Like most woodpeckers, the great spotted woodpecker likes to be near woodland most of the time. This is where most of its food is, of course. However, great spotted woodpeckers have learnt the ways of bird feeders and rather enjoy them. So, it is possible to attract these woodpeckers to your garden. They love peanuts and suet balls and really enjoy apple cores as well.

Less likely


Vanellus vanellus

Juvenile northern lapwing

Juvenile Northern Lapwing

Lapwing with worm

Lapwing feeding on an earthworm

Lapwing habitat

Lapwings are generally found in open areas with low grass cover

Lapwing in flight

Lapwing in flight

Lapwing diet

Lapwing foraging in the soil with prey (female)

Northern lapwings fighting

Two male Northern Lapwings fighting

Lapwing migration

A large flock of Lapwings in flight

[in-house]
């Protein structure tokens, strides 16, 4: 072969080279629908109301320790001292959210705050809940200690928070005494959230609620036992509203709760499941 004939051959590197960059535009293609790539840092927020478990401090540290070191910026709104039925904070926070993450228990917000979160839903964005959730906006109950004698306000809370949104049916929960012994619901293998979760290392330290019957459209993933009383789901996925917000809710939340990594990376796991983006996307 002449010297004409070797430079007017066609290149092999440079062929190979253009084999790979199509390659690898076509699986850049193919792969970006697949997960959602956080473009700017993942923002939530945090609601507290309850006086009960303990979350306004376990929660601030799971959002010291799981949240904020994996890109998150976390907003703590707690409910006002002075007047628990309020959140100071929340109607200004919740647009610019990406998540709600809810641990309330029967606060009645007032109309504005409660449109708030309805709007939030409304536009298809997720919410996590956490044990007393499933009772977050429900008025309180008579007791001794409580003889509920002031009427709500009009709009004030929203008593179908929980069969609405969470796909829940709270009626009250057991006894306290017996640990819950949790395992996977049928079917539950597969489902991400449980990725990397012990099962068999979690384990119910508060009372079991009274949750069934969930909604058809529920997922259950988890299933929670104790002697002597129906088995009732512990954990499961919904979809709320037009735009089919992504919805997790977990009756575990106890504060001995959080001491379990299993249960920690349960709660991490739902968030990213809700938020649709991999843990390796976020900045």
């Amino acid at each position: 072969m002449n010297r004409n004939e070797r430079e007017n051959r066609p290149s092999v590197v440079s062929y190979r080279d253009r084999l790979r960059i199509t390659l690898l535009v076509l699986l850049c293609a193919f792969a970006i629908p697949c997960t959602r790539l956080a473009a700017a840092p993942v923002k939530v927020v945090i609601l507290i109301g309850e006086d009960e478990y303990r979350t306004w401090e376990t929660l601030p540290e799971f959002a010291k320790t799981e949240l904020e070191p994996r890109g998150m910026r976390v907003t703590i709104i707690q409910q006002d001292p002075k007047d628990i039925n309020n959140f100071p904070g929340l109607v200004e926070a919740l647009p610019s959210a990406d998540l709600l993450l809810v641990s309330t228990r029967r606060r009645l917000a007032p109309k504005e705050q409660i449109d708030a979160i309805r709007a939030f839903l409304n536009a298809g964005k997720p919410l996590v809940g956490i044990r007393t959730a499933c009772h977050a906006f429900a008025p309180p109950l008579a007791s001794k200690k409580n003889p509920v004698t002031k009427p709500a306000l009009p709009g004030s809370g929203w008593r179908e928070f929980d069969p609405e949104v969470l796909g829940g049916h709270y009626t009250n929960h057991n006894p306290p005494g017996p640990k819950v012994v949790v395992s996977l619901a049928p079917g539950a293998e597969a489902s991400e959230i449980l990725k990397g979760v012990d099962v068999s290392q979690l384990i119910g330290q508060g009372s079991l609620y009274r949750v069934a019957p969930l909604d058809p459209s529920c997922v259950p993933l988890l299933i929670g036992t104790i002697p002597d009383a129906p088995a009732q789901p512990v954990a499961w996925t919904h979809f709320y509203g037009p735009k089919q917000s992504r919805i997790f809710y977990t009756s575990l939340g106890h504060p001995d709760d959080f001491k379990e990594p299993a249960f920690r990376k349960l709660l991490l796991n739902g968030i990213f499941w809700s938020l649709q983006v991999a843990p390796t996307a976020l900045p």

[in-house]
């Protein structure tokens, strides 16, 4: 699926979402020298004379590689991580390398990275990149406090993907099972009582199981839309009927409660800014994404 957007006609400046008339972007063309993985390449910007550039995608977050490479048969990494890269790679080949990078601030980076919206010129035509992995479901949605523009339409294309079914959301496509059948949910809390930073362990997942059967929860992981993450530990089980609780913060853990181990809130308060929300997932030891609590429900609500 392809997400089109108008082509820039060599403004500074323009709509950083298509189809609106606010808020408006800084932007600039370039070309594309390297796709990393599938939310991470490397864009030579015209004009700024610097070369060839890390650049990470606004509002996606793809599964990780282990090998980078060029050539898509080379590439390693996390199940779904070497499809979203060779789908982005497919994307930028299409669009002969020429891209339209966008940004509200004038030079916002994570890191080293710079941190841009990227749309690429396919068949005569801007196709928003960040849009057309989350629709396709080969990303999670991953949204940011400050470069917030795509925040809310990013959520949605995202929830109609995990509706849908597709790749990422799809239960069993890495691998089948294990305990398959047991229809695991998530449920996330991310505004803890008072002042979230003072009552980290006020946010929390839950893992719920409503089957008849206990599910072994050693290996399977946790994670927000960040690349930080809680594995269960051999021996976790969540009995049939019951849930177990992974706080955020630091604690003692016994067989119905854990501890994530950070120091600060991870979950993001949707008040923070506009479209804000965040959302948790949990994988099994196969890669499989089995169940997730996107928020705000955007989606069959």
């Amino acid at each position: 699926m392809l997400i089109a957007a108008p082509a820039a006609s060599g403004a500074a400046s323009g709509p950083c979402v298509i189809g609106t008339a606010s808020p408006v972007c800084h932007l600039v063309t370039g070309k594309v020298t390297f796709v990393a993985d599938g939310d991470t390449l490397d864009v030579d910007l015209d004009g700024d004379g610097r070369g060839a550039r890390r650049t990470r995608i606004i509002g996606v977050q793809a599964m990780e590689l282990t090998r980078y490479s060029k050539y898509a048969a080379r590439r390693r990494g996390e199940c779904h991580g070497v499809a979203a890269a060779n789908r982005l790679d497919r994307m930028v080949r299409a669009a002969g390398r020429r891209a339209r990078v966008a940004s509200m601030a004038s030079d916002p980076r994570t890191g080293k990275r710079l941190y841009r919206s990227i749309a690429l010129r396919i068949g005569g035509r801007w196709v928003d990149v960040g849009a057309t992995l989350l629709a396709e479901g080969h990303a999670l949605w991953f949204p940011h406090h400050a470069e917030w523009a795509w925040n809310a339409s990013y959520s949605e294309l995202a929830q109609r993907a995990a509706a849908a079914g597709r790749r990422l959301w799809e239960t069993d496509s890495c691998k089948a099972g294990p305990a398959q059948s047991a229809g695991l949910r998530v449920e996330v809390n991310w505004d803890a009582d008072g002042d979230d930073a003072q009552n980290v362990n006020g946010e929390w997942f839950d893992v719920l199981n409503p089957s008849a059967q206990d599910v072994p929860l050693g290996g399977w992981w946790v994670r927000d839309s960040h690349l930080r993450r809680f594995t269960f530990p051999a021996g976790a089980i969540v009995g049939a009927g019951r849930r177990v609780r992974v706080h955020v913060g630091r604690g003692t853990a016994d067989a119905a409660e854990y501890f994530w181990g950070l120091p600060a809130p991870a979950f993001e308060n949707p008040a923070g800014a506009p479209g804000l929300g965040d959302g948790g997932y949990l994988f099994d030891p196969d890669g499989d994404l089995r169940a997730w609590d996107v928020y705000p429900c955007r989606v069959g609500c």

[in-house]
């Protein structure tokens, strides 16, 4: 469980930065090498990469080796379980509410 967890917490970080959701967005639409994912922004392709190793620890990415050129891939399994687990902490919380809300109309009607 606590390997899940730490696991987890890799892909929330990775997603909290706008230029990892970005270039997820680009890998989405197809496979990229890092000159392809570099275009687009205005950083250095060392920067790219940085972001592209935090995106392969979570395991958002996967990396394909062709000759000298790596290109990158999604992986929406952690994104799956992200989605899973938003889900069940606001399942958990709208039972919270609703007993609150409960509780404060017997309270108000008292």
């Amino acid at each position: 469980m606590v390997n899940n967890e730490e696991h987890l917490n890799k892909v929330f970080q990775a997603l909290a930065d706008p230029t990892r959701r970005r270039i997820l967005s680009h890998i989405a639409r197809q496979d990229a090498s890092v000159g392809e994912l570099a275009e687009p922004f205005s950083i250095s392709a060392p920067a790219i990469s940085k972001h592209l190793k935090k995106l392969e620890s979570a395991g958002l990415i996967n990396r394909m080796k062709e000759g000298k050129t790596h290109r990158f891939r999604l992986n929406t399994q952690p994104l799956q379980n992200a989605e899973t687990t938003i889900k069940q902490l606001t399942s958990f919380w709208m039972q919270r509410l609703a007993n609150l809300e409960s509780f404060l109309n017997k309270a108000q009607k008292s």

28cm to 31cm


82cm to 87cm


128g to 330g

Lapwings are becoming increasingly rare in the UK, and this is largely due to farming changes. Farmland is the best habitat for lapwings, and the slow but steady changes to this environment have meant that fewer lapwings are being seen now. In fact, since 1960, the population of lapwings in England and Wales has dropped by over 80%.

Lapwings are most recognisable by the tuff of feathers that come out the top of their heads. They also have similar iridescent wings to a magpie but have much longer legs used for walking through marshes.


Haematopus ostralegus

Oystercatcher bird
Oystercatcher 1

Close up of an Oystercatcher

Juvenile oystercatcher

Juvenile Oystercatcher

Oystercatcher on beach

Oystercatcher walking out of sea, on the beach

Oystercatcher foraging

Oystercatcher foraging for food along the shoreline

Oystercatcher habitat

Sandy beaches are a common habitat for Oystercatchers

Oystercatcher in flight

Oystercatcher in flight

Oystercatcher pair foraging

A pair of Oystercatchers searching for prey on the beach

Fighting oystercatchers

A pair of Oystercatchers fighting

Oystercatcher migration